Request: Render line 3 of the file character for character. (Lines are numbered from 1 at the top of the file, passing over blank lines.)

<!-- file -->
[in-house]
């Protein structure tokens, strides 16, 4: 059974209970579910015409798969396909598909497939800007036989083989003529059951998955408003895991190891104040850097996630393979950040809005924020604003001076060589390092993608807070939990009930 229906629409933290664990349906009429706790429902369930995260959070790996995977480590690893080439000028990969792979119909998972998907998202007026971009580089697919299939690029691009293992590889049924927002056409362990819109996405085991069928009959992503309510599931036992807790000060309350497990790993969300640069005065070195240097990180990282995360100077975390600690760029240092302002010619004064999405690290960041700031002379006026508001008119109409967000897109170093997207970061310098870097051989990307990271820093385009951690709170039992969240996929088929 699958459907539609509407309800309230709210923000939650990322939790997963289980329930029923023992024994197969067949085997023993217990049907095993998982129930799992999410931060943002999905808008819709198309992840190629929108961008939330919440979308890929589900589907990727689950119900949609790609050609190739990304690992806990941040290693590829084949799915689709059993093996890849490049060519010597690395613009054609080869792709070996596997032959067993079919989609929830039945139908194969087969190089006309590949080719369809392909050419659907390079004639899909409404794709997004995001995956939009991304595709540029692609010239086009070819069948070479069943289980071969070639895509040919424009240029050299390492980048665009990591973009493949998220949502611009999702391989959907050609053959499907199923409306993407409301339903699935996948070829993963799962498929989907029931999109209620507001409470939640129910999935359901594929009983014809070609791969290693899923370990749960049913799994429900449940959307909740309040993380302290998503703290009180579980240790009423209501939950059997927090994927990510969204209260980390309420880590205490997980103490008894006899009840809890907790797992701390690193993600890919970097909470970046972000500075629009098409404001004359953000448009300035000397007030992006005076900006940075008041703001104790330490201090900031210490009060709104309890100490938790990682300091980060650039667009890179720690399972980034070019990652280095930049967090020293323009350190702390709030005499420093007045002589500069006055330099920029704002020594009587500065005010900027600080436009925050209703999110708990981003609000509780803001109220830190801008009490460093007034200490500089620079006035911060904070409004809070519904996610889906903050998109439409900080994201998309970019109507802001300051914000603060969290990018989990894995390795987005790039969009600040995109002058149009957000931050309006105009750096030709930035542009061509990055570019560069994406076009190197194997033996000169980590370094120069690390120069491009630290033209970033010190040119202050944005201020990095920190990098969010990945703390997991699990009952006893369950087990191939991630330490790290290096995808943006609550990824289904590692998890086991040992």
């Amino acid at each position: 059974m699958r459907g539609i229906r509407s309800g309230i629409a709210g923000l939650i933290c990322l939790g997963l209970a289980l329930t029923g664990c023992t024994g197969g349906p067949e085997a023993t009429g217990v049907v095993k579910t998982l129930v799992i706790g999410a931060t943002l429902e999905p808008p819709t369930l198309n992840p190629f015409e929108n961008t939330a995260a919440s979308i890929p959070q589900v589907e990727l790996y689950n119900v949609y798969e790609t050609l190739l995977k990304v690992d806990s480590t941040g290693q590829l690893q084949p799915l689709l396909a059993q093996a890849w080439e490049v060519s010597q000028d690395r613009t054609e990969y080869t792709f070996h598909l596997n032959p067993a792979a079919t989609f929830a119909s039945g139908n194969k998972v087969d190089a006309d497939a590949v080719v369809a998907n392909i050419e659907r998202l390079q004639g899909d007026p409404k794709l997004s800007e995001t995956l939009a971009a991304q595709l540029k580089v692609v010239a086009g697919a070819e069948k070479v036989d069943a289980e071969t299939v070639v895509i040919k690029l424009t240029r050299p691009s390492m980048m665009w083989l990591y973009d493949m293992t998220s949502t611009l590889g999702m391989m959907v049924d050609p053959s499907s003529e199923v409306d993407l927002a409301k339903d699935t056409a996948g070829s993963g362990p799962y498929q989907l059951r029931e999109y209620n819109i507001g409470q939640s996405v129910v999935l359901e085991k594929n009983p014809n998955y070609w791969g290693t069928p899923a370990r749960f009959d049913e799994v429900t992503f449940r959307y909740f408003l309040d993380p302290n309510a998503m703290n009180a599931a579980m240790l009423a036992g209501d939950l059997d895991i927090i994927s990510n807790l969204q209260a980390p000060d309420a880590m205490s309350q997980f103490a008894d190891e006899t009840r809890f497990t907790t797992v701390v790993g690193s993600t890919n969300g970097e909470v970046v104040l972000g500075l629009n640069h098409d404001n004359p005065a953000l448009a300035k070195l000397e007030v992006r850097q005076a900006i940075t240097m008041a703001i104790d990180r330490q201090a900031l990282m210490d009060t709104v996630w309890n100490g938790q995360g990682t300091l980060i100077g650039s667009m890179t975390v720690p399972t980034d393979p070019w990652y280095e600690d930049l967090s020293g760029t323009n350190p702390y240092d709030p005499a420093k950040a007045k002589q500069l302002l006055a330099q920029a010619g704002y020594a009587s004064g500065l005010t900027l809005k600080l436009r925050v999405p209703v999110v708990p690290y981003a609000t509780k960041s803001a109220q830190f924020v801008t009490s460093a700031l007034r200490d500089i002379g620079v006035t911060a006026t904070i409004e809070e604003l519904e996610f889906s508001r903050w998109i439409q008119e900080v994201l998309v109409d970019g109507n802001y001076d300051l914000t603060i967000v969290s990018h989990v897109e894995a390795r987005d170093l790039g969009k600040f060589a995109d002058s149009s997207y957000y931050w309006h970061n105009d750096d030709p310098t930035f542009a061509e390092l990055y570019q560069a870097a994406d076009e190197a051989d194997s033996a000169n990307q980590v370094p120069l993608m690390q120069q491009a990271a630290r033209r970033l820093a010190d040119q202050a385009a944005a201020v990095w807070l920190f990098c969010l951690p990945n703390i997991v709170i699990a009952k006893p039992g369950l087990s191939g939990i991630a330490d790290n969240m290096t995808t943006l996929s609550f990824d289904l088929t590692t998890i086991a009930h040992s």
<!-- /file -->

């Amino acid at each position: 059974m699958r459907g539609i229906r509407s309800g309230i629409a709210g923000l939650i933290c990322l939790g997963l209970a289980l329930t029923g664990c023992t024994g197969g349906p067949e085997a023993t009429g217990v049907v095993k579910t998982l129930v799992i706790g999410a931060t943002l429902e999905p808008p819709t369930l198309n992840p190629f015409e929108n961008t939330a995260a919440s979308i890929p959070q589900v589907e990727l790996y689950n119900v949609y798969e790609t050609l190739l995977k990304v690992d806990s480590t941040g290693q590829l690893q084949p799915l689709l396909a059993q093996a890849w080439e490049v060519s010597q000028d690395r613009t054609e990969y080869t792709f070996h598909l596997n032959p067993a792979a079919t989609f929830a119909s039945g139908n194969k998972v087969d190089a006309d497939a590949v080719v369809a998907n392909i050419e659907r998202l390079q004639g899909d007026p409404k794709l997004s800007e995001t995956l939009a971009a991304q595709l540029k580089v692609v010239a086009g697919a070819e069948k070479v036989d069943a289980e071969t299939v070639v895509i040919k690029l424009t240029r050299p691009s390492m980048m665009w083989l990591y973009d493949m293992t998220s949502t611009l590889g999702m391989m959907v049924d050609p053959s499907s003529e199923v409306d993407l927002a409301k339903d699935t056409a996948g070829s993963g362990p799962y498929q989907l059951r029931e999109y209620n819109i507001g409470q939640s996405v129910v999935l359901e085991k594929n009983p014809n998955y070609w791969g290693t069928p899923a370990r749960f009959d049913e799994v429900t992503f449940r959307y909740f408003l309040d993380p302290n309510a998503m703290n009180a599931a579980m240790l009423a036992g209501d939950l059997d895991i927090i994927s990510n807790l969204q209260a980390p000060d309420a880590m205490s309350q997980f103490a008894d190891e006899t009840r809890f497990t907790t797992v701390v790993g690193s993600t890919n969300g970097e909470v970046v104040l972000g500075l629009n640069h098409d404001n004359p005065a953000l448009a300035k070195l000397e007030v992006r850097q005076a900006i940075t240097m008041a703001i104790d990180r330490q201090a900031l990282m210490d009060t709104v996630w309890n100490g938790q995360g990682t300091l980060i100077g650039s667009m890179t975390v720690p399972t980034d393979p070019w990652y280095e600690d930049l967090s020293g760029t323009n350190p702390y240092d709030p005499a420093k950040a007045k002589q500069l302002l006055a330099q920029a010619g704002y020594a009587s004064g500065l005010t900027l809005k600080l436009r925050v999405p209703v999110v708990p690290y981003a609000t509780k960041s803001a109220q830190f924020v801008t009490s460093a700031l007034r200490d500089i002379g620079v006035t911060a006026t904070i409004e809070e604003l519904e996610f889906s508001r903050w998109i439409q008119e900080v994201l998309v109409d970019g109507n802001y001076d300051l914000t603060i967000v969290s990018h989990v897109e894995a390795r987005d170093l790039g969009k600040f060589a995109d002058s149009s997207y957000y931050w309006h970061n105009d750096d030709p310098t930035f542009a061509e390092l990055y570019q560069a870097a994406d076009e190197a051989d194997s033996a000169n990307q980590v370094p120069l993608m690390q120069q491009a990271a630290r033209r970033l820093a010190d040119q202050a385009a944005a201020v990095w807070l920190f990098c969010l951690p990945n703390i997991v709170i699990a009952k006893p039992g369950l087990s191939g939990i991630a330490d790290n969240m290096t995808t943006l996929s609550f990824d289904l088929t590692t998890i086991a009930h040992s």